Gluten intolerance: No more pizza and pasta?
This post is also available in: Deutsch (German)
It can be extremely challenging to identify foods you need to avoid when you have a gluten sensitivity or intolerance. Especially as a vegan it’s kind of tricky. But it’s absolutely doable. I constantly hear people say that they could never not eat gluten. But hey, if you have to do it, you have no choice. I feel extremely tired after eating gluten, furthermore I struggle with stomach aches and digestive problems. It’s really not that hard once you figure out what you can and cannot eat. There is a recplacement for nearly everthing.
How did I found out that I should avoid gluten?
Actually it’s super easy. I took the test by Pinnertest and they send you a kit with instructions. When you receive the kit, then you pricks you with a pricker they provide. Doesn’t hurt at all, btw! After you get pricked, you press that finger onto the sheet to get some blood on it. Finally, you send it back in the addressed envelope. I received my results 10 days later via email.
If you want to be tested for gluten, you must make sure to eat it the week before the test. I didn’t know this in advance but since I thought I had no problems with gluten anyway I ate it of course. If you’re already eating a bit or a lot of gluten and curious to see if you’re food intolerant to it, I recommend getting testing for it.
Which symptoms do gluten intolerance people have?
Gluten is a group of proteins that is often found in foods that are made from wheat and other grains (barley and rye). When you have a gluten intolerance or gluten sensitivity, your body will produce a negative response after consuming gluten.
When you have a gluten intolerance or gluten sensitivity, you may experience some of the following symptoms:
- chronic fatigue
- tingling and numbness in arms and legs
- headaches and migraines
- digestive problems including
- higher risk of autoimmune diseases
Pinnertest tested over 200 different groceries (use the code ANIAHIMSA to get 60 dollar off + free worldwide shipping)*. The results will be separated in green and red columns. Red column = avoid. Furthrmore, there are 3 different categories for red.
– 1 degree (low reaction)
– 2 degree (moderate reaction)
– 3 degree (high reaction)
“The red column indicates you have an intolerance to these particular foods and it is suggested that you should try to eliminate them completely from your diet.”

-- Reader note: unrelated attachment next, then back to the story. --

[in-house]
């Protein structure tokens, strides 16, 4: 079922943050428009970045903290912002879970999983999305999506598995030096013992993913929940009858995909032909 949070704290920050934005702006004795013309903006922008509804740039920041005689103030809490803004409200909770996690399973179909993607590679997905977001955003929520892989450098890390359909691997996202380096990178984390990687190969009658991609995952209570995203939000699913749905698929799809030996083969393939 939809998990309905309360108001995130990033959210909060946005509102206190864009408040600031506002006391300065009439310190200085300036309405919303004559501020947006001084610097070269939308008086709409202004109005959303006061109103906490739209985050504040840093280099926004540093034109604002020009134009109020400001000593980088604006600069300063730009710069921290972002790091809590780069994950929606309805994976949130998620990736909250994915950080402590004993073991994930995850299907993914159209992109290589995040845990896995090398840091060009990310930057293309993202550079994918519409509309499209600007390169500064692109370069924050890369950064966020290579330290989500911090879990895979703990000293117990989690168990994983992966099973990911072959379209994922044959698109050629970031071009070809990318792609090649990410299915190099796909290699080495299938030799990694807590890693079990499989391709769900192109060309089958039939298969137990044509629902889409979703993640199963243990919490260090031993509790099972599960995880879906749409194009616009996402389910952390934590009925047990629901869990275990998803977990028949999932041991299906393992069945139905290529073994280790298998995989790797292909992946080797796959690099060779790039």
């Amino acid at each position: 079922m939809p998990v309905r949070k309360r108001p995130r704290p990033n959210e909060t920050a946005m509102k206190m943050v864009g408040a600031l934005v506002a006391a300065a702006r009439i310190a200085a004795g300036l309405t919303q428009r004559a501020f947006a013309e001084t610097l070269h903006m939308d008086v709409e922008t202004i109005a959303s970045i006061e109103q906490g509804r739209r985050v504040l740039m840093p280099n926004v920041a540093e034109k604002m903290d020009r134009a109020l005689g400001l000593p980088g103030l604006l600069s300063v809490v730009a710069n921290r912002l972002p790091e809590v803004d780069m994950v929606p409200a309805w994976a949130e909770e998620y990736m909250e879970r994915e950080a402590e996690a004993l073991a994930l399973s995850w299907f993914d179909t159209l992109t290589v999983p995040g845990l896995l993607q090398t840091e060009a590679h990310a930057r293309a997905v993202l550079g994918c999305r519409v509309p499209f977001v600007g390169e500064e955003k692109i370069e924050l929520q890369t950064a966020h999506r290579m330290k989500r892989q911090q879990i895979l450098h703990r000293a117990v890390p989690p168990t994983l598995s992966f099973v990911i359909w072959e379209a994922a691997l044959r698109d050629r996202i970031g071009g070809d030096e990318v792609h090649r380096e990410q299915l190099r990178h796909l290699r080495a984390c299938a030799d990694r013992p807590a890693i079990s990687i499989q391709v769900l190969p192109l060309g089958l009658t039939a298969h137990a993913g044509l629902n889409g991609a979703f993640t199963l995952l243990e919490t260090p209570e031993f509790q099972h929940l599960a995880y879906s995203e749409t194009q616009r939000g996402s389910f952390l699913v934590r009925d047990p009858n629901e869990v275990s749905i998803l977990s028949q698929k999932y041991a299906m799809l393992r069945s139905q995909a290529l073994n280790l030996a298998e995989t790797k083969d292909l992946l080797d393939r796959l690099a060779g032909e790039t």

Gluten was on degree 3, which means I should avoid it whenever possible.
Everything makes sense
When I think back to my childhood and youth as a teenager, I can remember that I struggled a lot with stomach cramps. Not daily but quite often. By the time I moved out and had my own apartment it got better. Probably because I started to cook for myself. My diet got healthier anyway which was also connected with eating less gluten. But still, I ate a lot of whole grain foods which wasn’t better for the gluten intolerance, actually quite the opposite.
Since the pain was always in my gut I already thought that it problably has to do with something I eat regularly. But never ever did I think about gluten.
Only when I got the results from the Pinnertest it made sense for me. Of course it’s been a shock too. But in the end I’m happy I took it. Knowing what food intolerances you have is so important. Now I’m aware of the groceries I can’t eat anymore or shouldn’t eat every day. This is a very important point too. Being on a gluten free diet from now on doesn’t mean I can’t have pizza or pasta no more. I won’t have it often, of course, but it’s also clear that there will come situations in my life where I have no other choice (especially when eating out, etc).
Vegan und gluten free – does it work?
Good news: YES! I was afraid too but now, after nearly 5 weeks on a gluten free diet, I can totally say I don’t really miss a thing. Ok, maybe bread. But for the rest I’m totally fine. I’ve been experimenting a lot in the kitchen with new recipes and ingredients. I already uploaded my favourite gluten free pasta for you btw.! 🙂
I was thinking about writing a blog post about wheat alternatives, especially flour. Would you be interested in it? Let me know!
Lots of love,